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8 hours ago, KarmaPolice said:

Last night was Hard Rain.  :lmao:  Oh my.   

I think tonight it's looking like L.A. Confidential.  

I’m probably in the minority here, but I think this movie is terrible. The plot is forced and obvious. 

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25th Anniversary of Fargo's release date was Monday. Watched it again last night for the umpteenth time. I still noticed new things. Marge Gunderson is one of cinema's all-time best heroes. 

You know those movies aren't really about him, right?

so THAT'S why i never see you at our Paint Your Wagon discussion groups...

35 minutes ago, Osaurus said:

I’m probably in the minority here, but I think this movie is terrible. The plot is forced and obvious. 

Definitely in the huge minority. Maybe the first person I've ever heard not like the movie tbh. Even my wife and mom who don't usually go for cop/detective/violent movies really liked it. 

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25th Anniversary of Fargo's release date was Monday. Watched it again last night for the umpteenth time. I still noticed new things. Marge Gunderson is one of cinema's all-time best heroes. 

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1 hour ago, Osaurus said:

I’m probably in the minority here, but I think this movie is terrible. The plot is forced and obvious. 

not terrible, but massively overrated. no art shifts my guts like the heart of noir and it just didnt have it. all the elements, stylishly done. but i couldnt feel the fatal turn of the cylinder.

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2 hours ago, wikkidpissah said:

not terrible, but massively overrated. no art shifts my guts like the heart of noir and it just didnt have it. all the elements, stylishly done. but i couldnt feel the fatal turn of the cylinder.

It felt like they tried to cram a whole bunch of noir elements that were great in their original films into a star-studded movie that was just meh imo. 

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1 hour ago, Osaurus said:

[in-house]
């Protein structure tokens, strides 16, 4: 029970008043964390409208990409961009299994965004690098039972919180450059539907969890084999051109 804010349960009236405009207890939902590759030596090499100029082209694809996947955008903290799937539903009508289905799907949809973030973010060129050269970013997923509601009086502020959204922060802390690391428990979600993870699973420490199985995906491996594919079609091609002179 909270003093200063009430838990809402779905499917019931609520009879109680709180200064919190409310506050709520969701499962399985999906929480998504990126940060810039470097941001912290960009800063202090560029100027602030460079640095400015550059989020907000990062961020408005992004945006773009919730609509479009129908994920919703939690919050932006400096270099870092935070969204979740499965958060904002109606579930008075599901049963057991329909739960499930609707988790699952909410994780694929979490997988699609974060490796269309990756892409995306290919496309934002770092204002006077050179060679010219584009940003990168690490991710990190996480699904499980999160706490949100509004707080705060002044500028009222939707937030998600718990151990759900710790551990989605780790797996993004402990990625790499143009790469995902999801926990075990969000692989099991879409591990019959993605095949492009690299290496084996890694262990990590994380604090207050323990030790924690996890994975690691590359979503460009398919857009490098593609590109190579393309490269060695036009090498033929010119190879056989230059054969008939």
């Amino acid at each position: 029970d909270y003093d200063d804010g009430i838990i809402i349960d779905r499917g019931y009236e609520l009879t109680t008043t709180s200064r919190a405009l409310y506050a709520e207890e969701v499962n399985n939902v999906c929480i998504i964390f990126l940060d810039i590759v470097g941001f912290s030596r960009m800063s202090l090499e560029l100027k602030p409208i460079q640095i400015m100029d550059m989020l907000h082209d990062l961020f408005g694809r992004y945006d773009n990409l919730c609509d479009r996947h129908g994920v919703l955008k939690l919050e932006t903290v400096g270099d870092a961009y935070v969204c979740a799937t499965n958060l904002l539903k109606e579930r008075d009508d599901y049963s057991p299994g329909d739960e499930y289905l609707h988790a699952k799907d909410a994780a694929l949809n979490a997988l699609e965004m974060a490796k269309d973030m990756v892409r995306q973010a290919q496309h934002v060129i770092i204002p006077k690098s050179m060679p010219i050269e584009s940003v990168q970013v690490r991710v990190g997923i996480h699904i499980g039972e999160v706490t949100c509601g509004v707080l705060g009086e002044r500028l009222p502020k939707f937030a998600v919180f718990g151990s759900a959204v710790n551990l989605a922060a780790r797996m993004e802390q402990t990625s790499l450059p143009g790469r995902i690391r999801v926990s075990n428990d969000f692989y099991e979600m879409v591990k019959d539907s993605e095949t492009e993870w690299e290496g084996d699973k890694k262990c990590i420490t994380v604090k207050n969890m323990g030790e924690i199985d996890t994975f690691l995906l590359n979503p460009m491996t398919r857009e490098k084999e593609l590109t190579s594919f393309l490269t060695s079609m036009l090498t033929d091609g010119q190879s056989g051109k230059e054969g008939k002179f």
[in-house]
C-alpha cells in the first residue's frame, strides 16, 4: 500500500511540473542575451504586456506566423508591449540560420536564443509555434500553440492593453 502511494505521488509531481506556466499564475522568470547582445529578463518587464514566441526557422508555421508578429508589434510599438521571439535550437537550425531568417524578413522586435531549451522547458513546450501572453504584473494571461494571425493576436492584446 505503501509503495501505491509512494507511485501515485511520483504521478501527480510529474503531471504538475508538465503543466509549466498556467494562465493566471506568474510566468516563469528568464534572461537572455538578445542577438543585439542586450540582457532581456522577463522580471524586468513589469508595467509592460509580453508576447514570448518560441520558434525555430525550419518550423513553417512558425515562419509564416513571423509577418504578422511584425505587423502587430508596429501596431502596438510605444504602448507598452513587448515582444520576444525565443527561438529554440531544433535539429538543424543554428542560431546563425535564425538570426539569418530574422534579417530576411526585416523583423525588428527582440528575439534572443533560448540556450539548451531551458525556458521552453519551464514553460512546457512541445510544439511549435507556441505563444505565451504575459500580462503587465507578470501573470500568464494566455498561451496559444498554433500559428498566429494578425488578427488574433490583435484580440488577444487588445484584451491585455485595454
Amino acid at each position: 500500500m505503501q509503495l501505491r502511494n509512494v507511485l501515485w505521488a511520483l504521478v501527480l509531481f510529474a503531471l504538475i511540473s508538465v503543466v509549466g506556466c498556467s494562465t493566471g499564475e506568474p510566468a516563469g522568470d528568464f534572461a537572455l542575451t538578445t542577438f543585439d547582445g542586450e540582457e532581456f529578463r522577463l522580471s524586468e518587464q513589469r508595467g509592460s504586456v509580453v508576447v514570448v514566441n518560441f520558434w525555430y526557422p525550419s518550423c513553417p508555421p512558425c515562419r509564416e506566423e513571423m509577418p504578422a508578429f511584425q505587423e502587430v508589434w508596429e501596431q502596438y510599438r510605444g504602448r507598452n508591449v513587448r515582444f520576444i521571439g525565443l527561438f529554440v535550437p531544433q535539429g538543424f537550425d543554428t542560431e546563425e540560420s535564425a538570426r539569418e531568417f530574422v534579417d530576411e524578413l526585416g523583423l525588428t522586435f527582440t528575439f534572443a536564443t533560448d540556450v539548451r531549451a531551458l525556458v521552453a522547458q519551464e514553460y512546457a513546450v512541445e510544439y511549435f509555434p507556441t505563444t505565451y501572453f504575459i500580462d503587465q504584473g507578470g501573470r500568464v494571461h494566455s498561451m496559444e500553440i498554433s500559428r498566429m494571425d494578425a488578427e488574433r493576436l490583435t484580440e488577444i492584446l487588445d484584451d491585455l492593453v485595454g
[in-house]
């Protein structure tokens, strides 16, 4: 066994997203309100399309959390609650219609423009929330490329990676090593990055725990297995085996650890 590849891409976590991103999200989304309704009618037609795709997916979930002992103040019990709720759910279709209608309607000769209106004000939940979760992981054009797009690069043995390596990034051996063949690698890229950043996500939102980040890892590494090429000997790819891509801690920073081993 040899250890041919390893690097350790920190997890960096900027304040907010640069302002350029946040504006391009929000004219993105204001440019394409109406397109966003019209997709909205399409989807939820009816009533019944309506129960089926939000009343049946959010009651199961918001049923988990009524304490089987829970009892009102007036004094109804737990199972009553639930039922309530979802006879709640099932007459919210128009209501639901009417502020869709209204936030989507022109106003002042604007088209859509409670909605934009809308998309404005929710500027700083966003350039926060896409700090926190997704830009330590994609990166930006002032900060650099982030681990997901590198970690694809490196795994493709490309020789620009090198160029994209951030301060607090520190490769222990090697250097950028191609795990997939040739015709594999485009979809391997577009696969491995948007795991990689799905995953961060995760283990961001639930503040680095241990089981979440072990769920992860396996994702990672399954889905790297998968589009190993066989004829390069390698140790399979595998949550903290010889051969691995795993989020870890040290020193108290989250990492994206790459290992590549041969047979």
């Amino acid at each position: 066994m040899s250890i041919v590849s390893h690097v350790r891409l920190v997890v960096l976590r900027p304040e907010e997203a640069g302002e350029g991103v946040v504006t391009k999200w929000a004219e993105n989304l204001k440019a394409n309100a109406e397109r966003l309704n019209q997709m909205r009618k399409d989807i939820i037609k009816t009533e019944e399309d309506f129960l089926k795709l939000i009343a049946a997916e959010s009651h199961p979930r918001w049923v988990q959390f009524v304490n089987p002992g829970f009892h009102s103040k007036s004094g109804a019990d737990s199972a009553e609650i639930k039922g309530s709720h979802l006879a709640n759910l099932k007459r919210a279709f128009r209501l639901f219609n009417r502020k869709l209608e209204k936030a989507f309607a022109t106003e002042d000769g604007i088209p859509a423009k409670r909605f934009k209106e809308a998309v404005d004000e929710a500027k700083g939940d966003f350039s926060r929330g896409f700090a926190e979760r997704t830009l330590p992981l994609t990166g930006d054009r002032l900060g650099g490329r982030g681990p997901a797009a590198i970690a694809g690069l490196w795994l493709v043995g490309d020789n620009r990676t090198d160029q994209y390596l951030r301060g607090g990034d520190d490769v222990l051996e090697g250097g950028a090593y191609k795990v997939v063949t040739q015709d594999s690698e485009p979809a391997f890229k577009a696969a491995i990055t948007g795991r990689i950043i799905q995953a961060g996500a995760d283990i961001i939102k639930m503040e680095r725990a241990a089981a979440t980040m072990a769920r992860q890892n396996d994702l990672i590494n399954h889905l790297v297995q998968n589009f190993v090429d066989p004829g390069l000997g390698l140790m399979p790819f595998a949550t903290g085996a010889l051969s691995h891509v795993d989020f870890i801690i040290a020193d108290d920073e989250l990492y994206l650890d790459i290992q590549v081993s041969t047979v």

It felt like they tried to cram a whole bunch of noir elements that were great in their original films into a star-studded movie that was just meh imo. 

Funny because it’s so wildly trimmed down from the book. The book is quite sprawling compared to the movie. 

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1 hour ago, Osaurus said:

It felt like they tried to cram a whole bunch of noir elements that were great in their original films into a star-studded movie that was just meh imo. 

Was it really all that "star-studded"?  Looking back, it is now. Russell Crowe and Guy Pearce were not well-known (at least in the US), and this movie helped turn them into stars. It had some other people who were well-known like Kevin Spacey and Kim Basinger (and that guy that was the "that'll do, Pig" guy from Babe), but I'm not sure that rises to star-studded in its time.

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3 minutes ago, Don Quixote said:

Was it really all that "star-studded"?  Looking back, it is now. Russell Crowe and Guy Pearce were not well-known (at least in the US), and this movie helped turn them into stars. It had some other people who were well-known like Kevin Spacey and Kim Basinger (and that guy that was the "that'll do, Pig" guy from Babe), but I'm not sure that rises to star-studded in its time.

Yeah, I think in retrospect it seems star-studded, but Crowe had only done Romper Stomper I believe, and Pierce was an unknown.  Even Spacey was just ramping up coming off of Glengarry and was Usual Suspects the year before?  

If I remember the bonus features correctly, the studio wouldn't fund it because they didn't have any stars in the leads, and they repeatedly asked them to trim it down to either focus just on White or Exley.  

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3 hours ago, Ilov80s said:

Funny because it’s so wildly trimmed down from the book. The book is quite sprawling compared to the movie. 

And the film never falters or feels slow despite it's 138 minute run time.